An uplifting and heartwarming story about the moments that change your life forever, human kindness and being true to yourself, from the bestselling author of The Tea Chest.
Life in the village isn’t always sweet and simple . . .
When single mum Olivia uproots her young son Darcy from their life in Tasmania for a new start in the English Cotswolds, she isn’t exactly expecting a bed of roses – but nor is she prepared for the challenges that life in the picturesque village throws her way.
She’s arrived in the picturesque village of Stoneden, courtesy of The Renaissance Project, a local program that hopes to bring the dwindling community back to life – to welcome migrants from around the world and to boost the failing economy. The newcomers must have ancestors or relatives who lived in the area before, and Olivia’s grandmother grew up there. Ma, as she was called, raised Olivia and her recent death has left a mighty hole in her. Olivia sees this as a fresh start.
It’s also a chance for Darcy to finally meet his Norwegian father, Helge, with whom he’s in contact with online. Living in the UK means Norway is only a short flight away. With no other family keeping her in Australia, Olivia plans to move on from the traumatic event that tore her loved ones apart, and to trace the last blurry lines on what remains of her family tree.
Olivia arrives in the village and opens her own cake shop (yes, plenty of cakes here!), only to discover not everyone is so pleased about the initiative. Despite some resistance from some locals, her new life begins to unfold with new friendships, and perhaps even more than friendship. After seven years on her own, she has all but given up on romance, until life dishes up some delicious new options she didn’t even know she was craving.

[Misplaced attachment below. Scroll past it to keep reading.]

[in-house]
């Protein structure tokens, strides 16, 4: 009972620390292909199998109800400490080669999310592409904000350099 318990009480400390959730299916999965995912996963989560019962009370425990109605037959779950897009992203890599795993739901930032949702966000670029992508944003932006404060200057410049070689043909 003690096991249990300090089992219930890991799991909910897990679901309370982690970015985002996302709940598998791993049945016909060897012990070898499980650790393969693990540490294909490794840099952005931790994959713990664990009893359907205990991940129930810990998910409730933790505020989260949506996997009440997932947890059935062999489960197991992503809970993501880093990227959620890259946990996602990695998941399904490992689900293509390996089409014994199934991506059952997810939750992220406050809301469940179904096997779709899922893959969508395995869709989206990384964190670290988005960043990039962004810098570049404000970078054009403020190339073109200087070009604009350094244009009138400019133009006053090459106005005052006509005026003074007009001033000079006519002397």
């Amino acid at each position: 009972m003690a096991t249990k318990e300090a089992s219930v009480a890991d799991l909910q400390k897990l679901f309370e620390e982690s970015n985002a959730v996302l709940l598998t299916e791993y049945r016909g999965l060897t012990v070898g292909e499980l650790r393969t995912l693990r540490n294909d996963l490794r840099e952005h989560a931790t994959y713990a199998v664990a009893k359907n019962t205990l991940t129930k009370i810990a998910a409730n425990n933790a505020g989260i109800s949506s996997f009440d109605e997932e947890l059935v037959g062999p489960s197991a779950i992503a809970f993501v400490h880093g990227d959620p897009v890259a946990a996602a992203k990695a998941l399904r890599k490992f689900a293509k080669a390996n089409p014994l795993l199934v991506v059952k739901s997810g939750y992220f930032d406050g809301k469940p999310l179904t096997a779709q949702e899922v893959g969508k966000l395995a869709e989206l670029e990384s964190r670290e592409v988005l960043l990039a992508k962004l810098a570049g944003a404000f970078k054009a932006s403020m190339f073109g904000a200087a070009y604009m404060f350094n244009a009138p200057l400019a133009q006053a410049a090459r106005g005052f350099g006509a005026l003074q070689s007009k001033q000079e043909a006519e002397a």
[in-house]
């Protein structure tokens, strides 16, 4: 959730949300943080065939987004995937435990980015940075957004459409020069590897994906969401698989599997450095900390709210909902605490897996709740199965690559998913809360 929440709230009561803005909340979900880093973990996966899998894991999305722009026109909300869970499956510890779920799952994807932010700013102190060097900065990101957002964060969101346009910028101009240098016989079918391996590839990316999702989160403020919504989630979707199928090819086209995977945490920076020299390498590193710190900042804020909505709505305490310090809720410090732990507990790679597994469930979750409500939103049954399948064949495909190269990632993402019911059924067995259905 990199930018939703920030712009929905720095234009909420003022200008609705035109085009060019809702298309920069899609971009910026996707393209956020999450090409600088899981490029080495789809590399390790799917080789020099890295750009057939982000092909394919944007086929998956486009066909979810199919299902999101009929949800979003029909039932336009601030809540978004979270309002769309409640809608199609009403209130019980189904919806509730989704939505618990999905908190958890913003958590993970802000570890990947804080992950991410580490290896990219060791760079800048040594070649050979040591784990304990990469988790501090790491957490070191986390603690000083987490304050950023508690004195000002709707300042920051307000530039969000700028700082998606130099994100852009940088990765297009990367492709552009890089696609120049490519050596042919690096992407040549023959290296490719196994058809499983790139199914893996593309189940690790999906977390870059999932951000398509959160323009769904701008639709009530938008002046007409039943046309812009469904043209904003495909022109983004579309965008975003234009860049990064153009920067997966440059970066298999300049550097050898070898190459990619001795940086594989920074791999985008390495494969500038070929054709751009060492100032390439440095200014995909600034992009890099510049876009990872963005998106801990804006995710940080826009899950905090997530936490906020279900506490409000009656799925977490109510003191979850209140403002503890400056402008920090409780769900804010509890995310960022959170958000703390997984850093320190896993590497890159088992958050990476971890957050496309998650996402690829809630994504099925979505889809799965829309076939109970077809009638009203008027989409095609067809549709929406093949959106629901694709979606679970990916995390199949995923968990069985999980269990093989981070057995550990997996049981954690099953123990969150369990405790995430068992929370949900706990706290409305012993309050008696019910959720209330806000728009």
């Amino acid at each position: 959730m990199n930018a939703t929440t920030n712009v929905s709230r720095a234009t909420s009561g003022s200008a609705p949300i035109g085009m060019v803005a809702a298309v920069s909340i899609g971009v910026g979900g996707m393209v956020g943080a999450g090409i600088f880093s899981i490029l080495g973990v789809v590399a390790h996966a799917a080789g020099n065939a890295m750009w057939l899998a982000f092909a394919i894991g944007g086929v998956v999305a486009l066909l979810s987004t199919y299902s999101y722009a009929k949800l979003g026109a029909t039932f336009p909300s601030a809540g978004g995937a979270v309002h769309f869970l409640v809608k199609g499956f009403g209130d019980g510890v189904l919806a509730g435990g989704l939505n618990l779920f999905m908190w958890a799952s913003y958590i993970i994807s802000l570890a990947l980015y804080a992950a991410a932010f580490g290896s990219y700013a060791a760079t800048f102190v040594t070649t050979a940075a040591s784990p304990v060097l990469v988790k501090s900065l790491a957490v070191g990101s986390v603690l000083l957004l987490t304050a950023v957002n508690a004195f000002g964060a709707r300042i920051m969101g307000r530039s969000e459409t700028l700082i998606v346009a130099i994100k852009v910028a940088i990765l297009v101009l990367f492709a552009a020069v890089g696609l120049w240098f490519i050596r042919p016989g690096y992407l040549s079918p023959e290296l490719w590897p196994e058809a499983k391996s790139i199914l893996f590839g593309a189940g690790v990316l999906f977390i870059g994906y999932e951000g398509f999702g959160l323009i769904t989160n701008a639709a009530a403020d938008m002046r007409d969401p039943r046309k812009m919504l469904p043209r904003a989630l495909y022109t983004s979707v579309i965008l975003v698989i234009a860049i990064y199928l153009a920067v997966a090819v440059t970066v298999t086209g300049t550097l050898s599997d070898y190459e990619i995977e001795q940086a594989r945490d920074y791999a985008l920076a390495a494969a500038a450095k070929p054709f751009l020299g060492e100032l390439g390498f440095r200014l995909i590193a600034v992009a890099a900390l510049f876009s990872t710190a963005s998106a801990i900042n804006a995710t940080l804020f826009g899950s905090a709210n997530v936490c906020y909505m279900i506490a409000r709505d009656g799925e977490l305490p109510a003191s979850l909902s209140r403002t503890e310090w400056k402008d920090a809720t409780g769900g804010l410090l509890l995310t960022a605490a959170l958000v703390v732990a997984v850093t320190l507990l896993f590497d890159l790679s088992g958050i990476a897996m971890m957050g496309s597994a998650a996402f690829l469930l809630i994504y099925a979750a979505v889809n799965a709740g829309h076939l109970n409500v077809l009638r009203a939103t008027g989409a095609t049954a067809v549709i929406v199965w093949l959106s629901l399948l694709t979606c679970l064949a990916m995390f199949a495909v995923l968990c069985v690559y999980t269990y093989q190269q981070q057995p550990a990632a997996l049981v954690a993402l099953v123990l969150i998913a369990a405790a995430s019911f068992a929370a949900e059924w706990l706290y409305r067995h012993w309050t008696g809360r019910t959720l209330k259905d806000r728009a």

Josephine Moon just gets better and better… and she was already great. The Cake Maker’s Wish is my favourite of her novels so far, and one of my favourite reads of the year. This is pure escapist delight, with a lot of heart and humour. It’s brimming with wonderful, unique characters, including some surprising ones. And the setting – well I want to move there (fortunately, or unfortunately for my family the village is fictional, so I can’t).
There’s enough tension superbly plotted throughout that you’ll keep powering through the pages, as well as plenty of twists, but generally you feel like you’ll in the hands of an expert cakemaker herself – you know how this is going to taste, but that doesn’t for a second diminish the experience. It’s scrumptious. The Cake Maker’s Wish is a recipe for a wonderful weekend. Delicious reading…